Version: 2017.2
WebGL: Deploying compressed builds
WebGL Graphics

Debugging and trouble shooting WebGL builds

Unity WebGL content cannot currently be debugged with MonoDevelop or Visual Studio, which can make it difficult to find out what exactly is going wrong with your content. Here are some tips on how to get information out of your build.

The browser’s JavaScript console

Unity WebGL does not have access to your file system, so it will not write a log file like other platforms. However, it will write all logging information which would normally go to the log file (such as Debug.Log, Console.WriteLine or Unity’s internal logging) to the browser’s JavaScript console.

  • In Firefox, you can open the JavaScript console by pressing Ctrl-Shift-K on Windows or Command-Option-K on a Mac
  • In Chrome, you can open the JavaScript console by pressing Ctrl-Shift-J on Windows or Command-Option-J on a Mac.
  • In Safari, you can open the JavaScript console by enabling the Develop menu in the Advanced tabs in Preferences, and then pressing Command-Option-C.
  • In Microsoft Edge or Internet Explorer, you can open the JavaScript console by pressing F12.

Development builds

For debugging purposes, you may typically want to make a development build in Unity (the Development Build checkbox in the Build Settings window). Development builds allow you to connect the profiler, and they will not be minified, so the emitted JavaScript code will still contain human-readable (though C++-mangled) function names. These can be used by the browser to display stack traces when you run into a browser error, or when you throw an exception and exception support is disabled, or when using Debug.LogError. Unlike the managed stack traces which you can get when enabling Full exception support (see below), these stack traces will have mangled names, and contain not only managed code, but also the internal UnityEngine code.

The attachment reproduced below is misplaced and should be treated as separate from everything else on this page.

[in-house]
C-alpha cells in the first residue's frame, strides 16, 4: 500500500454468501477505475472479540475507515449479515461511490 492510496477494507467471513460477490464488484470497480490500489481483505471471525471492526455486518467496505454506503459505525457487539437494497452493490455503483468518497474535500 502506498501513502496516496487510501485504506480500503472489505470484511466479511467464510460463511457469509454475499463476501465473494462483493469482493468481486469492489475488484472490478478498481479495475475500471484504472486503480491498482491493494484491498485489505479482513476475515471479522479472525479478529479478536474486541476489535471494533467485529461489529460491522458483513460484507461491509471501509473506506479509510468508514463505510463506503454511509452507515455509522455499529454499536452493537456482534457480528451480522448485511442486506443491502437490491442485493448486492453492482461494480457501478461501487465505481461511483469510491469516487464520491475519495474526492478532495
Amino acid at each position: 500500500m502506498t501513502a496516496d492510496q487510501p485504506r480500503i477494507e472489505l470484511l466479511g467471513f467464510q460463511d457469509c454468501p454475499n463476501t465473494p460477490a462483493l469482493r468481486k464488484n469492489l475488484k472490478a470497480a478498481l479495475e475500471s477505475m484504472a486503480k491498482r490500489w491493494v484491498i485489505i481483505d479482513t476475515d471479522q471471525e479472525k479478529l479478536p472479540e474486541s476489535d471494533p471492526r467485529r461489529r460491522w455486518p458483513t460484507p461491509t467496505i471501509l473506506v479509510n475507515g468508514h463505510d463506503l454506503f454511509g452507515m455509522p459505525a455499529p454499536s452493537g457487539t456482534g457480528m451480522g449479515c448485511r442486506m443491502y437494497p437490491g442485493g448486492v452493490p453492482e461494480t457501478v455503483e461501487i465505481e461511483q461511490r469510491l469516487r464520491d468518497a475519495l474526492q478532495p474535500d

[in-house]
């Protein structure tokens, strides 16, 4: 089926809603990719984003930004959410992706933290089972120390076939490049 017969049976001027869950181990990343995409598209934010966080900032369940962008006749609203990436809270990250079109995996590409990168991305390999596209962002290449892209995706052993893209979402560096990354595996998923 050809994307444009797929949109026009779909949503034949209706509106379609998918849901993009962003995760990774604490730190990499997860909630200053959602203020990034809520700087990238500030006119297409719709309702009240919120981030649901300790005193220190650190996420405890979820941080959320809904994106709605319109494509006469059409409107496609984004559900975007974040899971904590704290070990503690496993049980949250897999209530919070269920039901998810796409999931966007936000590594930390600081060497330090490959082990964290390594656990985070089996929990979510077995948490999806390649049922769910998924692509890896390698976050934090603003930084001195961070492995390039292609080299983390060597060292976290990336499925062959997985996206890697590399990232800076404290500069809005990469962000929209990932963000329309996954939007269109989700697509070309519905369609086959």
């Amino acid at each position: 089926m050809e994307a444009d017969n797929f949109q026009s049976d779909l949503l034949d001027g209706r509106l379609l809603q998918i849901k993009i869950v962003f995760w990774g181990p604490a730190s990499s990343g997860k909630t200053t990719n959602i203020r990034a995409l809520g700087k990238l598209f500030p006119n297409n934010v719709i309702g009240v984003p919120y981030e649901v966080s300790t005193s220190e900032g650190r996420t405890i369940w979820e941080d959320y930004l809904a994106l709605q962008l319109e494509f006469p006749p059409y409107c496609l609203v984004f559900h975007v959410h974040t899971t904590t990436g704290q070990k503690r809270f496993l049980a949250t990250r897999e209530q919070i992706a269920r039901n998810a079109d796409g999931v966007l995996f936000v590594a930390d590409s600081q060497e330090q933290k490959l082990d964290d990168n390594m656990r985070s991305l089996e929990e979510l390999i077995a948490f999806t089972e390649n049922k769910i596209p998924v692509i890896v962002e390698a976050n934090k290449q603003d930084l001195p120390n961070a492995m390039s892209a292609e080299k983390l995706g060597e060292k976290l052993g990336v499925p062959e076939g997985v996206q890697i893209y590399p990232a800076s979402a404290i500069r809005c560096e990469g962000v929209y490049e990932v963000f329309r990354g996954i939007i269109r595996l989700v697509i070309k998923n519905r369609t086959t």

Exception support

WebGL has different levels of exception support (See the page on Building for WebGL). By default, Unity WebGL will only support explicitly thrown exceptions. You can enable Full exception support which will then emit additional checks in the IL2CPP generated code to catch access to null references and out-of-bounds array elements in your managed code. These additional checks will significantly impact performance and increase code size and load times, so this mode is only recommended for debugging.

Full exception support will also emit function names to generate stack traces for your managed code. So you will see stack traces in the console for uncaught exceptions and for Debug.Log statements, and you can get a stack trace string using System.Environment.Stacktrace.

WebGL: Deploying compressed builds
WebGL Graphics